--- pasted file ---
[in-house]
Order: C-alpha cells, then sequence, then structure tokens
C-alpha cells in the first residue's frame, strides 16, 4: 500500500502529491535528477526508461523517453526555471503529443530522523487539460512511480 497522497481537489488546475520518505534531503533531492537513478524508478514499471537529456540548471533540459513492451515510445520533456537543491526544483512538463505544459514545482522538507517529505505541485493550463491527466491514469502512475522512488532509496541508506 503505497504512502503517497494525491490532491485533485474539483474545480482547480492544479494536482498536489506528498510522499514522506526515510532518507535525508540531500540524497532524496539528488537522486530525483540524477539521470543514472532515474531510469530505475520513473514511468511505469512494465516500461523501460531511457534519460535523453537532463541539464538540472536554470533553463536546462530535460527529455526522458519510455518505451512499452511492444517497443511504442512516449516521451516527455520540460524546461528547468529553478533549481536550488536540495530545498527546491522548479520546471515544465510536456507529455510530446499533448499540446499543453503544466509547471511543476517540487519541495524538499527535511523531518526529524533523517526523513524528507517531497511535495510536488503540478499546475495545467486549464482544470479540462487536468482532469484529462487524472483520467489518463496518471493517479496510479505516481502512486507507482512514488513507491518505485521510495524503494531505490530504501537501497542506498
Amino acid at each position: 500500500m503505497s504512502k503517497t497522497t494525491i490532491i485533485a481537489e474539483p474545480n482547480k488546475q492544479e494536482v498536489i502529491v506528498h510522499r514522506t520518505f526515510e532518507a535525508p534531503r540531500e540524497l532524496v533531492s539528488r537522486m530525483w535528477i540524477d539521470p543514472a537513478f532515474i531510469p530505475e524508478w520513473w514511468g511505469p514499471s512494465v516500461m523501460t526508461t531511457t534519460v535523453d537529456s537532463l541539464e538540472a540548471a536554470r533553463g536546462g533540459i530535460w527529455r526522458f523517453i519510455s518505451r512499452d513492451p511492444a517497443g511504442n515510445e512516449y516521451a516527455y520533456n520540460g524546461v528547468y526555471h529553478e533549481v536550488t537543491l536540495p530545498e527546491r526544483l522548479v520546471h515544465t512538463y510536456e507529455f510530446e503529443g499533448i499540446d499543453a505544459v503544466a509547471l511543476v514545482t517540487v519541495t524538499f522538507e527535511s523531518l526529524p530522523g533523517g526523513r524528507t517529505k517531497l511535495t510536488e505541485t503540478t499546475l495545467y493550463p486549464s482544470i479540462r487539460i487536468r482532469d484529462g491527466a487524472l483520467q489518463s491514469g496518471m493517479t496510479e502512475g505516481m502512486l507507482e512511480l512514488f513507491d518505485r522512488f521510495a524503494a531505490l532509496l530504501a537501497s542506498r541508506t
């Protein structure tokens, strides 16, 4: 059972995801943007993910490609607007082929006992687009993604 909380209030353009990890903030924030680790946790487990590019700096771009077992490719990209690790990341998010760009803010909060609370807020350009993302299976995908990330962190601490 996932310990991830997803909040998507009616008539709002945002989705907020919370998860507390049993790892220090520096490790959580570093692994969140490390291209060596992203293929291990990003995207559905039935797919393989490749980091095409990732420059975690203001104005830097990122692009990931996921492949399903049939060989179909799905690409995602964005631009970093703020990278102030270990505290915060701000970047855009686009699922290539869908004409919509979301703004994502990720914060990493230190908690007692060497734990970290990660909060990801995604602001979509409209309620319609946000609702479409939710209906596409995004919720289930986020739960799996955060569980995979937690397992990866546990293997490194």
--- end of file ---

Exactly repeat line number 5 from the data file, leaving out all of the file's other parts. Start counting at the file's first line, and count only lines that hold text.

């Protein structure tokens, strides 16, 4: 059972995801943007993910490609607007082929006992687009993604 909380209030353009990890903030924030680790946790487990590019700096771009077992490719990209690790990341998010760009803010909060609370807020350009993302299976995908990330962190601490 996932310990991830997803909040998507009616008539709002945002989705907020919370998860507390049993790892220090520096490790959580570093692994969140490390291209060596992203293929291990990003995207559905039935797919393989490749980091095409990732420059975690203001104005830097990122692009990931996921492949399903049939060989179909799905690409995602964005631009970093703020990278102030270990505290915060701000970047855009686009699922290539869908004409919509979301703004994502990720914060990493230190908690007692060497734990970290990660909060990801995604602001979509409209309620319609946000609702479409939710209906596409995004919720289930986020739960799996955060569980995979937690397992990866546990293997490194």